Sunday, August 11, 2013

The Week I Almost Quite My Job to Live in the Arctic




In another life I could have been an Arctic scientist. Probably a geologist or glaciologist. But since I didn't know those things existed and instead stuck to the social sciences, I guess being a diplomat that gets to visit the Arctic is the next best thing. I just spent 5 days traveling around some of the most northern and most pristine places in the world and can't wait to get back. Something about the remoteness, the air, and the crazy people who spend their lives up there just made sense to me.

I was lucky enough to accompany a group traveling from Washington D.C., so we were privileged to get high-level briefings and VIP tours along with the amazing scenery. We started off in Bodø to learn about Norway's military work in the North and then were treated to boat tour through Salstraumen, the strongest tidal current in Europe, and along the beautiful coast.

Scenery around Salstraumen

The tidal current going into the Fjord. 

View of the coast outside of Bodø

From Bodø we traveled to Tromsø, known as the capital of the Arctic. Tromsø is a great town with lots of activity around the Arctic, included a large university and the Fram Center, home to the Arctic Council Secretariat and the Norwegian Polar Institute. After all these years working on Arctic issues, it was a small thrill to see the offices where much of the work I've read about takes place.  The mayor of Tromsø joined us for a lovely dinner and everyone on the delegation started considering a move to the high north.


View of Tromsø from the hotel

The official greeter at the Fram Center

But the main show was really Svalbard, and so from Tromsø it was on to Longyearbyen, a town of around 2000 people, and the largest settlement on Svalbard. We spent just a few hours on the ground meeting the Sysselman (Governor) and doing some very quick shopping as a few pieces of luggage didn't make the hop from the mainland. Then, on a very small plane to Ny Ålesund, the most northern permanent settlement in the world. It was a true honor to be invited to Ny Ålesund, since it is very difficult for anyone apart from the researchers living and working there to visit. The international director of the Norwegian Polar Institute was our guide and the leader of the company that runs the facilities was our host. We learned about the important climate research taking place there, and saw first hand the changes taking place from boat ride along a rapidly retreating glacier.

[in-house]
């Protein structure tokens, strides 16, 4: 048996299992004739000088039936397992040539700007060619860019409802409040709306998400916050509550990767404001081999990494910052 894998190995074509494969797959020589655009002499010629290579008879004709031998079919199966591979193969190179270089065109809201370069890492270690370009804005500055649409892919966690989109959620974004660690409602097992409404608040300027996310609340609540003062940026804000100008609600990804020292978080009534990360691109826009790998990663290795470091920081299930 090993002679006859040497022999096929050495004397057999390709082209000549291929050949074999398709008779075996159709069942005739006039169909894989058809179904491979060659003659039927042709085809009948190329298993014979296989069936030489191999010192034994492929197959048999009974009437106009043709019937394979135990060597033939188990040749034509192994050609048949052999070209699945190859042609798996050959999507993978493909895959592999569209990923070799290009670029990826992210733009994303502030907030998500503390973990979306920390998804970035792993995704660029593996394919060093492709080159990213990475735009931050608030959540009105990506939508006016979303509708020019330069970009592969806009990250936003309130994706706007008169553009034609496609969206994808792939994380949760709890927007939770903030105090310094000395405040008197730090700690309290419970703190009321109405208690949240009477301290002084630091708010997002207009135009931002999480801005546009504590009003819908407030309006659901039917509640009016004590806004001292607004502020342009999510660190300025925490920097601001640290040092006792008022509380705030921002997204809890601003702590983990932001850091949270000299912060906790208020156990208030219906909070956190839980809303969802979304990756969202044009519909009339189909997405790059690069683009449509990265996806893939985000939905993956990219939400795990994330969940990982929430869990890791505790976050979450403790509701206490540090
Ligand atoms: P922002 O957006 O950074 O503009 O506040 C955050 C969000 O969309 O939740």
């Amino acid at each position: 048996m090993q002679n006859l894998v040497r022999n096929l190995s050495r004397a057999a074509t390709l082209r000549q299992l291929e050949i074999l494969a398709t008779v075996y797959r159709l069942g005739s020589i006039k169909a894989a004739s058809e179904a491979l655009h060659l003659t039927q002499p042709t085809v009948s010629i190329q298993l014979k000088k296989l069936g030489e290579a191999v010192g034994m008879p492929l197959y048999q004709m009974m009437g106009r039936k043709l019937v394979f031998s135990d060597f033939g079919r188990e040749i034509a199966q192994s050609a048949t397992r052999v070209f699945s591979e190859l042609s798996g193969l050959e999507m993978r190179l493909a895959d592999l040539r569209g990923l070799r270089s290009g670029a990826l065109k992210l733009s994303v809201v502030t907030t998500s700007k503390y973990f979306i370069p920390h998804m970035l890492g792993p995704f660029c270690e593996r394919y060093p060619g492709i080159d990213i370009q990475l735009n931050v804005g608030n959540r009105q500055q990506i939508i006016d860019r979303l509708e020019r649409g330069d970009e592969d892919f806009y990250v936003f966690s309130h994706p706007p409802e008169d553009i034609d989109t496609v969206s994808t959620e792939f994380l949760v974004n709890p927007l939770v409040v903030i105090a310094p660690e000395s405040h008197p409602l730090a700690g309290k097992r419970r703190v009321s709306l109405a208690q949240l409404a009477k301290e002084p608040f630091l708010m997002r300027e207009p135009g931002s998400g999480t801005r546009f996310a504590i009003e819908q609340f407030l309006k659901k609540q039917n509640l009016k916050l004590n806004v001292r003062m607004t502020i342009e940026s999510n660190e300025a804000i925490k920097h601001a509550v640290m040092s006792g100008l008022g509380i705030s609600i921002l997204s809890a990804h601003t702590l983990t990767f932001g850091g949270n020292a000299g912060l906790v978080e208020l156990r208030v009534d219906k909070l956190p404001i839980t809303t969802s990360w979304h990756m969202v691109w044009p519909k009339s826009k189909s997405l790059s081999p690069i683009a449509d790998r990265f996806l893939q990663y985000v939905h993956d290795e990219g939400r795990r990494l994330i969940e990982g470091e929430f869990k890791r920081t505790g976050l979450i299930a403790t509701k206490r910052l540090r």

Because of the gulf stream, the waters around Svalbard are usually ice free, sometimes even in the winter, but the climate is Arctic none the less. An hour long boat ride in the icy fjord was enough to chill us all and make us thankful for the huge survival suits and many layers of wool. The next day we walked around the village and heard from many of the researchers about the interesting science they were conducting on everything from sediments on glaciers to arctic bird reproduction. This is where I started questioning my chosen career and wishing that I could be out running around the tundra taking snow samples instead of sitting at desk writing reports, but I guess that's easy to say when it's a balmy 40 degrees with 24 hours of light. A candlelight dinner in a house once visited by polar explorer Roald Amundsen only added to the adventurous atmosphere.

Svalbard: Way the heck up there
Our transport from Longyearbyen and Ny Ålesund

Front seat view
View of Svalbard from above

Downtown Ny Ålesund

The beach

Getting up close and personal with a calving glacier

Just because we were at the end of the world, didn't mean we couldn't dine with class at the Amundsen Villa

Back in Longyearbyen for our last day, we visited the University Center and the Svalbard Global Seed Vault. Yet again, this was a privilege that few get to experience, as the director of the Vault flew up from Germany to escort us inside. Out of all the reasons someone might have heard of Svalbard, the seed vault, or doomsday vault, is usually up there. Going inside was fascinating, and learning about the system of seed banks and genetic cataloging around the world gave us all a sense of how important the facility is as a final back-up to the world's food. For instance, there were seeds from several countries currently in the midst of war in the case that the infrastructure within those countries fails to keep their national seed banks running. So cool.

Our final dinner was at one of the nicest restaurants in Norway, Huset, home to an astounding wine cellar and gourmet cuisine. It was a perfect end to a dream trip, and I really am trying to plot how to make it back up there again.

The vault sits above Longyearbyen and goes into the permafrost of the mountain

The final back-up plan for 700,000 food varieties

It's about -18 degrees celsius inside. 


Goodbye Longyearbyen, I'm back soon. 


2 comments:

  1. If the real views are even half as pretty as those photos I totally get why you would just want to move there. I do. I even feel like the air I'm breathing while looking at those shots is just a bit cooler and fresher than it really it.

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